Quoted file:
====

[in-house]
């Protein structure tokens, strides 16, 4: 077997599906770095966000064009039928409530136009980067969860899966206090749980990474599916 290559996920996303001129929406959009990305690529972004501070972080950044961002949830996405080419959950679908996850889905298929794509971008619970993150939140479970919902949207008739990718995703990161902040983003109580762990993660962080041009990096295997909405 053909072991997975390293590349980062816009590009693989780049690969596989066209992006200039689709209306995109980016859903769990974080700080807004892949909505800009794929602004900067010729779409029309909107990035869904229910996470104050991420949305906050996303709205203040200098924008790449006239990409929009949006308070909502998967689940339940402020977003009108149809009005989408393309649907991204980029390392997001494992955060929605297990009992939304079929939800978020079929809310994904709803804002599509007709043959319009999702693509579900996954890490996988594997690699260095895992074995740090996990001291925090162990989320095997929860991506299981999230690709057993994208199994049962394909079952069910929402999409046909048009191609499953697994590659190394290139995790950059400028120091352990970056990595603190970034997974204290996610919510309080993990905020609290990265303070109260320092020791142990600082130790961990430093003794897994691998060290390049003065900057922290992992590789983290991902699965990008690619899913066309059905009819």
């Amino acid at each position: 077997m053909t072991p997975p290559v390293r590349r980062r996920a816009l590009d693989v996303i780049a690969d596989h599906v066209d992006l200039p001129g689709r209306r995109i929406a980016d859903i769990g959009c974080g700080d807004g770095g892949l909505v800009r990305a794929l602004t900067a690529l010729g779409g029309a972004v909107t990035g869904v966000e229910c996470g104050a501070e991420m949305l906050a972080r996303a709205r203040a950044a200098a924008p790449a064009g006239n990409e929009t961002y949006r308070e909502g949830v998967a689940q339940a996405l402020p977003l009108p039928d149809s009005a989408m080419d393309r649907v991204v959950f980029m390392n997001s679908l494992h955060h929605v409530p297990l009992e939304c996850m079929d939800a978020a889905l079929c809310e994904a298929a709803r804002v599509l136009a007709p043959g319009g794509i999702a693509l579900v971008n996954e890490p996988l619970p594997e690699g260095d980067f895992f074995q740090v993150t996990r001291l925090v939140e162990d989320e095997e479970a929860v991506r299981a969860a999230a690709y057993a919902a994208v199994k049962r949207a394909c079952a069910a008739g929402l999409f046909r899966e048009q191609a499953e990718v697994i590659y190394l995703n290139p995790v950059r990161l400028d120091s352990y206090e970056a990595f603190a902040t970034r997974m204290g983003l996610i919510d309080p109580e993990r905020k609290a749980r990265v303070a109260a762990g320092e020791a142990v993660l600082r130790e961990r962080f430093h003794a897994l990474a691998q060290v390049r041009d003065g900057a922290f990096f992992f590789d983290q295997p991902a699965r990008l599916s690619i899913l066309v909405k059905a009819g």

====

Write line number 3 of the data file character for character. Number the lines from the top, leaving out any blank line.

């Amino acid at each position: 077997m053909t072991p997975p290559v390293r590349r980062r996920a816009l590009d693989v996303i780049a690969d596989h599906v066209d992006l200039p001129g689709r209306r995109i929406a980016d859903i769990g959009c974080g700080d807004g770095g892949l909505v800009r990305a794929l602004t900067a690529l010729g779409g029309a972004v909107t990035g869904v966000e229910c996470g104050a501070e991420m949305l906050a972080r996303a709205r203040a950044a200098a924008p790449a064009g006239n990409e929009t961002y949006r308070e909502g949830v998967a689940q339940a996405l402020p977003l009108p039928d149809s009005a989408m080419d393309r649907v991204v959950f980029m390392n997001s679908l494992h955060h929605v409530p297990l009992e939304c996850m079929d939800a978020a889905l079929c809310e994904a298929a709803r804002v599509l136009a007709p043959g319009g794509i999702a693509l579900v971008n996954e890490p996988l619970p594997e690699g260095d980067f895992f074995q740090v993150t996990r001291l925090v939140e162990d989320e095997e479970a929860v991506r299981a969860a999230a690709y057993a919902a994208v199994k049962r949207a394909c079952a069910a008739g929402l999409f046909r899966e048009q191609a499953e990718v697994i590659y190394l995703n290139p995790v950059r990161l400028d120091s352990y206090e970056a990595f603190a902040t970034r997974m204290g983003l996610i919510d309080p109580e993990r905020k609290a749980r990265v303070a109260a762990g320092e020791a142990v993660l600082r130790e961990r962080f430093h003794a897994l990474a691998q060290v390049r041009d003065g900057a922290f990096f992992f590789d983290q295997p991902a699965r990008l599916s690619i899913l066309v909405k059905a009819g």